There are times when the possible opens in the human mind.
From the elevated view atop what has been accomplished in the past and what strengths we bring to the moment, we glimpse something not certain, but certainly possible, in our future.
Such moments, brief as a thought at times or as extended as a long and deep conversation, move us forward. At times, the movement is carried through time and space when an idea such as democracy, equality, or human rights becomes a possibility that we pass from generation to generation.
The move can be around an individual glimpsing a new possibility for his or her life, a community weaving a compelling vision for the future, a company finding a new strategy or product that will change an industry, a teacher helping a student find the space of possibility in life, a national leader speaking with passion and vision, scientific minds prompted by the insights of those before to venture a new theory, a group meeting in taverns and homes to structure a new framework for government, or a heart and mind opened to inspiration by a line of poetry or notes of music beautifully arranged.
After almost 50 years of living and 20 of those years spent consulting with organizations, I’m convinced that these moments of opening to the possible are far, far too rare. We spend much of life in a dull plodding that leads to a feeling like what Thoreau termed, “quiet desperation.” We could do more with our existence and we could be more, but we are so often carried on by the momentum of the norm, marching down the main road of complacency and conformity with the blinders of our daily tasks, failing to glimpse the side trails of possibility. In many cases, we create organizations that trap and trample the human spirit instead of exploring and inspiring the possible. A friend recently told me that going to work felt like spending time “in a strange minimum security prison” and I know that he was speaking of bars around his spirit and not on the windows.
This web space is dedicated to exploring how we can arrive at that place of possibility, that Appreciative Space, where we discover, hold and then cultivate what is possible as human beings. This is dedicated to finding ways to use the enormous potential of our big brains and massive creativity and ingenuity to engage each other to discover and create the possible.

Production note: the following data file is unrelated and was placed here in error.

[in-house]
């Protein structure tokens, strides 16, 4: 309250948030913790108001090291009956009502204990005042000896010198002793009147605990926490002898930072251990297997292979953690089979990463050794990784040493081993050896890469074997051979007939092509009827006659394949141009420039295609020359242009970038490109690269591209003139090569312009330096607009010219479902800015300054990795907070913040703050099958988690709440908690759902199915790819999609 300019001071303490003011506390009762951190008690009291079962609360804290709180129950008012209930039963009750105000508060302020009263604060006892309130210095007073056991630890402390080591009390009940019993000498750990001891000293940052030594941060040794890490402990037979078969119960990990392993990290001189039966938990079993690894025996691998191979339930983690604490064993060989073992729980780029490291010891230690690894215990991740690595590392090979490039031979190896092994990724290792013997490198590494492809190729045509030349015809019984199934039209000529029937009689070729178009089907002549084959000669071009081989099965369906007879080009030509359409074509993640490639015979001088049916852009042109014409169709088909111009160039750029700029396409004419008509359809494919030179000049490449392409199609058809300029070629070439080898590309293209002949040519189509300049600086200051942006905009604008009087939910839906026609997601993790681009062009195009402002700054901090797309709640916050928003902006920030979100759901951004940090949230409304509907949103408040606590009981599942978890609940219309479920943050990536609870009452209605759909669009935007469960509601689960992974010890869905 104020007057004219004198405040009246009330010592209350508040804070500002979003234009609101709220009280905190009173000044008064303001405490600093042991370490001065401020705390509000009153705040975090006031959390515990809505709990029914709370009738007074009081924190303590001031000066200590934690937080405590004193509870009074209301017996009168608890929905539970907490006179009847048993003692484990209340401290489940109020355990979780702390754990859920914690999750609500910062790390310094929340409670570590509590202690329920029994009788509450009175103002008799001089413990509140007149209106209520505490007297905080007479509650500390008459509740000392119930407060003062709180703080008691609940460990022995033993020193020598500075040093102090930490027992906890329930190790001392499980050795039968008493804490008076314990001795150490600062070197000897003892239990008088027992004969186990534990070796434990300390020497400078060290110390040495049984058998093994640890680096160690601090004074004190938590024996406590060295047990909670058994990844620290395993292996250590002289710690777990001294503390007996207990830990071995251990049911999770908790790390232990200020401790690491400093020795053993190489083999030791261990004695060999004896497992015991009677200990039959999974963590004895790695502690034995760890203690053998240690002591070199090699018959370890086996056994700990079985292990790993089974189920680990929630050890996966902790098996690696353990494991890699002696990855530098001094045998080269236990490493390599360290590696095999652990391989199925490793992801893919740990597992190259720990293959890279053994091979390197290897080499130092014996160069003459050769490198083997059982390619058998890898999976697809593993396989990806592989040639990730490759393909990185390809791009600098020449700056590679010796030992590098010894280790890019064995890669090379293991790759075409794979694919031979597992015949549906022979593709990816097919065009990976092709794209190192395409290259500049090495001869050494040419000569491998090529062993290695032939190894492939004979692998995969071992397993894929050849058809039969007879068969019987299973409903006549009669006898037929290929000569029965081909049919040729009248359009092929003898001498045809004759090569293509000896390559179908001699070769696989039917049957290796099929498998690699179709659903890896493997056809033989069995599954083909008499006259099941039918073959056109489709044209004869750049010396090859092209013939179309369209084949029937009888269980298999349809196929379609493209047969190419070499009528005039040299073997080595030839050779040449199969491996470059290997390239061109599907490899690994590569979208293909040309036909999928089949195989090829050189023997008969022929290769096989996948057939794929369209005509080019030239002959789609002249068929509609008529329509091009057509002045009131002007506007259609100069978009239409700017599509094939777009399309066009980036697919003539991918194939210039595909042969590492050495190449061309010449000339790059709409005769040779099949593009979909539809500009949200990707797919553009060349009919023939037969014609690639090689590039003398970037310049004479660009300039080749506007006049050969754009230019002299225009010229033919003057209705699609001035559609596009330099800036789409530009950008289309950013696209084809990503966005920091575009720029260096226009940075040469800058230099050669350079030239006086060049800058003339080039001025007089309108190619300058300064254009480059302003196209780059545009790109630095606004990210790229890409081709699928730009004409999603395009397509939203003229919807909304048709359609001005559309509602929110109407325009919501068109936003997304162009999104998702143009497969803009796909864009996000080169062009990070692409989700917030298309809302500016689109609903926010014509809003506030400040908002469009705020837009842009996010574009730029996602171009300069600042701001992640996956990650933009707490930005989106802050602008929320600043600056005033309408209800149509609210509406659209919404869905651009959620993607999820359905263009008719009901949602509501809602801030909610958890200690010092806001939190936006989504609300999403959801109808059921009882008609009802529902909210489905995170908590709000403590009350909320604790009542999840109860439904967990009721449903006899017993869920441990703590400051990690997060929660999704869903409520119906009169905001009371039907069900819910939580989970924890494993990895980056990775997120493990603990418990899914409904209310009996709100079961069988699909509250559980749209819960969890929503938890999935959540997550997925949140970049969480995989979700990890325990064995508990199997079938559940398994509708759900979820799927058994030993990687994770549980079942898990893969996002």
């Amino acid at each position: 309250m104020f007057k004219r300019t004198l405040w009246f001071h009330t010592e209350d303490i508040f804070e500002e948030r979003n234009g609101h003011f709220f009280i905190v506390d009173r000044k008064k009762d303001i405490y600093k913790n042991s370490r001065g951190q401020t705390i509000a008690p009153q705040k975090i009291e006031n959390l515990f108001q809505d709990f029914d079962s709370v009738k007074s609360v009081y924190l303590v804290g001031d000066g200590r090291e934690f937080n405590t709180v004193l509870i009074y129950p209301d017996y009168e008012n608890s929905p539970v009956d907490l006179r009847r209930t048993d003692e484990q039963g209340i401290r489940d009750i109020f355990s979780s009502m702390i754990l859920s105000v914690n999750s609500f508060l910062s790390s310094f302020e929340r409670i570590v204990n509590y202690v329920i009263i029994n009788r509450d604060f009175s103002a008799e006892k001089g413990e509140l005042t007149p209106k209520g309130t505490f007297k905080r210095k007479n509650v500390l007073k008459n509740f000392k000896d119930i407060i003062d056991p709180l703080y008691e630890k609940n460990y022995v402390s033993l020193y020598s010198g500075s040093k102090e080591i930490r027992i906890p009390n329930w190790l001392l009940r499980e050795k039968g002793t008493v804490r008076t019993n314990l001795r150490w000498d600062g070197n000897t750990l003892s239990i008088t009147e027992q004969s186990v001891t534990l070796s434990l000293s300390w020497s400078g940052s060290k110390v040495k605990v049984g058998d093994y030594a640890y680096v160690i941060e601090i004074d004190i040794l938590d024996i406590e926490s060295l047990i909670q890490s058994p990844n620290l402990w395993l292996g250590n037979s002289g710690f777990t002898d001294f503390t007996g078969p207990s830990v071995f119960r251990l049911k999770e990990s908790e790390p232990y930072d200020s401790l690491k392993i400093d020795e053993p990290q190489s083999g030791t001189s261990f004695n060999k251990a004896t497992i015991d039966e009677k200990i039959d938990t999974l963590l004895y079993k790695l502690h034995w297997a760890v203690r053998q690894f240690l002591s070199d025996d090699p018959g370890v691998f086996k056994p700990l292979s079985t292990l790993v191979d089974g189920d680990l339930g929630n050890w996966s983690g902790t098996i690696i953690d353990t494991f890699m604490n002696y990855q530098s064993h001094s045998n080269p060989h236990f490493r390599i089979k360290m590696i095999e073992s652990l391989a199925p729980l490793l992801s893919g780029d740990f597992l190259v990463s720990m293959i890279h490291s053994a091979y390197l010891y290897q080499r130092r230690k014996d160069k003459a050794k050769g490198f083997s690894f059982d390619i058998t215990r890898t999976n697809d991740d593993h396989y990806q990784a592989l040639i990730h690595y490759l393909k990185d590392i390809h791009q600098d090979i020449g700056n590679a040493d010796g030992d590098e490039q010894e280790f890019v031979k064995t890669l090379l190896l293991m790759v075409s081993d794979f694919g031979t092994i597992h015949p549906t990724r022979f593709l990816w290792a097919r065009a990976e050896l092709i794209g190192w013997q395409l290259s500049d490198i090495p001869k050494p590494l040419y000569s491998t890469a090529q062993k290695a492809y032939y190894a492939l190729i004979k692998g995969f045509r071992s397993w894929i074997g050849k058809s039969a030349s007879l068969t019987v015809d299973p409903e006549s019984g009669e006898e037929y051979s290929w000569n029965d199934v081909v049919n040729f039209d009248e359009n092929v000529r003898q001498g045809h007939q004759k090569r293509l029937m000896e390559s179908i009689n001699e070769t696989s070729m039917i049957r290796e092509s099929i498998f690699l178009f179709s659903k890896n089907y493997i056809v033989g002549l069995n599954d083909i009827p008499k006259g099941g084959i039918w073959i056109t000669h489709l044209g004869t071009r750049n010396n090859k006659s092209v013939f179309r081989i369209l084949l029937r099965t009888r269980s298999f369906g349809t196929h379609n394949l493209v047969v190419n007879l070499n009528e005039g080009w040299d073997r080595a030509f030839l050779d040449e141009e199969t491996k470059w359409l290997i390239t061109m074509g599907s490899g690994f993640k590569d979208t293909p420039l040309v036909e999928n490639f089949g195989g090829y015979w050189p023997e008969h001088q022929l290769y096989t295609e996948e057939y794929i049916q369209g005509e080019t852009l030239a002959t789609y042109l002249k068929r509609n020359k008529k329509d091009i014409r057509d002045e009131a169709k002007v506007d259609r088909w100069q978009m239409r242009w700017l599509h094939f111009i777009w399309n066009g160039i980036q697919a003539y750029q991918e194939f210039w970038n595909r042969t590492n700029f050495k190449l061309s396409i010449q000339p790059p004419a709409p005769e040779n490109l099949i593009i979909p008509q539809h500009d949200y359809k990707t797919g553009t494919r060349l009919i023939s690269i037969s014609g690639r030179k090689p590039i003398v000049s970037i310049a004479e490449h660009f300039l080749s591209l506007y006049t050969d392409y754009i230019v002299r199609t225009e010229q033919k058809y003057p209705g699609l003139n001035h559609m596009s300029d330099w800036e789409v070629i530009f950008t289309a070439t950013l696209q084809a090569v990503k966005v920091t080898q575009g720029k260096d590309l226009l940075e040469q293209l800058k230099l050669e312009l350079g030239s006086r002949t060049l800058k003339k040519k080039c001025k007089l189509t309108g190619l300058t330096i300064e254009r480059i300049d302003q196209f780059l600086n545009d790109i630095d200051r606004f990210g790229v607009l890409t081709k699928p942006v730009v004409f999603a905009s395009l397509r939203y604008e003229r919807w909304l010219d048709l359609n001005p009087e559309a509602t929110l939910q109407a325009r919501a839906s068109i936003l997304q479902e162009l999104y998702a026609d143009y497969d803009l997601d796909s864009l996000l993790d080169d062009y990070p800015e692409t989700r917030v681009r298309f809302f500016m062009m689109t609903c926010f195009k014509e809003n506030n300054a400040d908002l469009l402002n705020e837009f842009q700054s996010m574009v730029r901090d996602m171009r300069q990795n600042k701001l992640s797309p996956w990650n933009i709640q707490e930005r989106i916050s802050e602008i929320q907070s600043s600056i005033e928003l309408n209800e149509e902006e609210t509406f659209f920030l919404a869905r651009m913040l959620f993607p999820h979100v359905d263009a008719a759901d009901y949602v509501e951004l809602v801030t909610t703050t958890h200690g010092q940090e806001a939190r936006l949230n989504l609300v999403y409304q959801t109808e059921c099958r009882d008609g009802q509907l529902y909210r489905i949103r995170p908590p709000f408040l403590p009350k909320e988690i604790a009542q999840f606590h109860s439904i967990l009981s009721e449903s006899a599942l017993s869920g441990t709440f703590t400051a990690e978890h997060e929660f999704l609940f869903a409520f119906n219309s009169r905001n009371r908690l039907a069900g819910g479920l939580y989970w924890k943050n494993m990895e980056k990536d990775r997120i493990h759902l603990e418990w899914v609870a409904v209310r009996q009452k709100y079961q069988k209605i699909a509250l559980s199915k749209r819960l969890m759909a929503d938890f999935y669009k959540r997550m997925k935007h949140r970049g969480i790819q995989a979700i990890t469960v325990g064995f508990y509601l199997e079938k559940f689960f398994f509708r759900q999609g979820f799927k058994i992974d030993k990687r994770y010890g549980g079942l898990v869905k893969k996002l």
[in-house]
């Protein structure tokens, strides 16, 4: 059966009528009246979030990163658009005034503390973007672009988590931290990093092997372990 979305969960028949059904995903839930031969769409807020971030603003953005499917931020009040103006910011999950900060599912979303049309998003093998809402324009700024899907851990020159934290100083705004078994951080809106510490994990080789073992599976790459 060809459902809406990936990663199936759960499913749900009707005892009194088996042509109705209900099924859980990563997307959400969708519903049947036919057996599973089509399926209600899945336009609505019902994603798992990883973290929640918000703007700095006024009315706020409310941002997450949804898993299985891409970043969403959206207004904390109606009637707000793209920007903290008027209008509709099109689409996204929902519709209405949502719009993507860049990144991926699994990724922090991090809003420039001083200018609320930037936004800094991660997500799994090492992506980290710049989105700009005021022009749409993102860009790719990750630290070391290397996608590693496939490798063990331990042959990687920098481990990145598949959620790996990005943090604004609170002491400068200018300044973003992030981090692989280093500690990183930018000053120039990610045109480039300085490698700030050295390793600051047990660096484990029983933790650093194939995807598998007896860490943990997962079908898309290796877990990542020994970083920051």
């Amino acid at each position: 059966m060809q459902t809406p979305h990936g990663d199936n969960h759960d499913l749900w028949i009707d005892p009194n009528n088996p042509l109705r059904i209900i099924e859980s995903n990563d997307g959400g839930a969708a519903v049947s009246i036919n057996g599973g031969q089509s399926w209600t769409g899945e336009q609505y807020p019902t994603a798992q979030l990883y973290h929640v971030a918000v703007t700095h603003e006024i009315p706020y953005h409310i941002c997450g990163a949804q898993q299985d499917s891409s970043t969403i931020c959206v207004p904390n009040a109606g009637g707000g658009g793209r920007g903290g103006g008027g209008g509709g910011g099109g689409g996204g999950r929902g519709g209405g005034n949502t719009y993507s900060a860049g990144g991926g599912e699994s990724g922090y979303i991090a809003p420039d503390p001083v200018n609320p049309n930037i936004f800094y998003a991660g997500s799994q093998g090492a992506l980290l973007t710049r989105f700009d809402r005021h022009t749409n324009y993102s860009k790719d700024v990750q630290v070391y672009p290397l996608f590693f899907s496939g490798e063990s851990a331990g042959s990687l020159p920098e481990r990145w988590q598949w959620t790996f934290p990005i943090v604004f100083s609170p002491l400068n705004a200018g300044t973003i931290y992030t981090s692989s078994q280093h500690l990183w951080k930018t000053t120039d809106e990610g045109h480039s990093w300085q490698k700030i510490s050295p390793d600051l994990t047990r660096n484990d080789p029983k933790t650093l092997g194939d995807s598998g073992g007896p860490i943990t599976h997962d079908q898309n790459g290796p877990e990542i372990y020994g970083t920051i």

Appreciative Space can be seen as a process to use with groups, and I’ll do my best to outline this process and its steps, but I want to be clear that these processes are designed to lead to an opening in the human mind and heart that is the real appreciative space, the fertile ground of human imagination ready for the seed of what we can be.
Many ideas inform this approach I call Appreciative Space with two concepts or approaches in the center:
Appreciative Inquiry (AI) (http://appreciativeinquiry.case.edu/) which starts with David Cooperrider and others in the 1980’s at Case Western Reserve and Open Space (OS) (http://www.openspaceworld.org/) which comes from the mind and work of Harrison Owen and has evolved through the contributions of many others.
I started with this concept of Appreciative Space (AS) as a simple melding of two approaches using Appreciative Inquiry (AI) to start group efforts and ending with Open Space (OS). That still roughly describes the way I work with groups. But as I work, think, and write, and observe life, it becomes clearer to me that my style and my approach to working with groups was just one example of opening appreciative space. When I pay attention, I find examples of appreciative space all around me. My children’s best teachers have their own way of opening appreciative space, as do poets and architects, scientists, supervisors, and anyone who can take their own mind, and invite other minds, to be more expansive in considering
Appreciative space is an where we can bring our appreciative senses to life that allow us to see what is good, true, beautiful, strong, and possible and work to help these things grow, or appreciate, in value.
I want to be very clear that when I write of either AI or OS, or other approaches, I am not trying to be a spokesperson for these approaches. I’ll be writing about how I use these approaches, how they have shaped my thinking, the insights both have given me, and how they inspire me to experiment and create. I think AI and OS have both significantly altered my synapses and senses to the point where they are no longer processes to be followed but sources of inspiration that inform my thought and work.
I hope this brief introduction has given you a sense of appreciative space and that you understand that opening appreciative space is something that happens as human minds connect, converse, collaborate, and communicate. Never before have we had the great tool of the internet to help us cultivate appreciative space and I want to take full advantage of our wonderful technology as a way to invite others to join the appreciative space party.
I hope you read this far and have a sense of excitement about Appreciative Space. Believe me, I’m excited about the possibilities for this approach and for our potential as a species. I believe we can keep cultivating perspectives and processes that can transform our future and at no time in our human history has such a transformation been so possible or so necessary. Welcome. Join in. Have fun. Let’s do good work together and create some appreciative space.
“I thought I was a positive thinker. Now, I have new ways to use an appreciative approach in all areas of my life and re-think some old habits. Great job, John! Excellent style, format, and overall experience.”
– Lisa Hanger, Indiana Association of United Way, Vice President for Training
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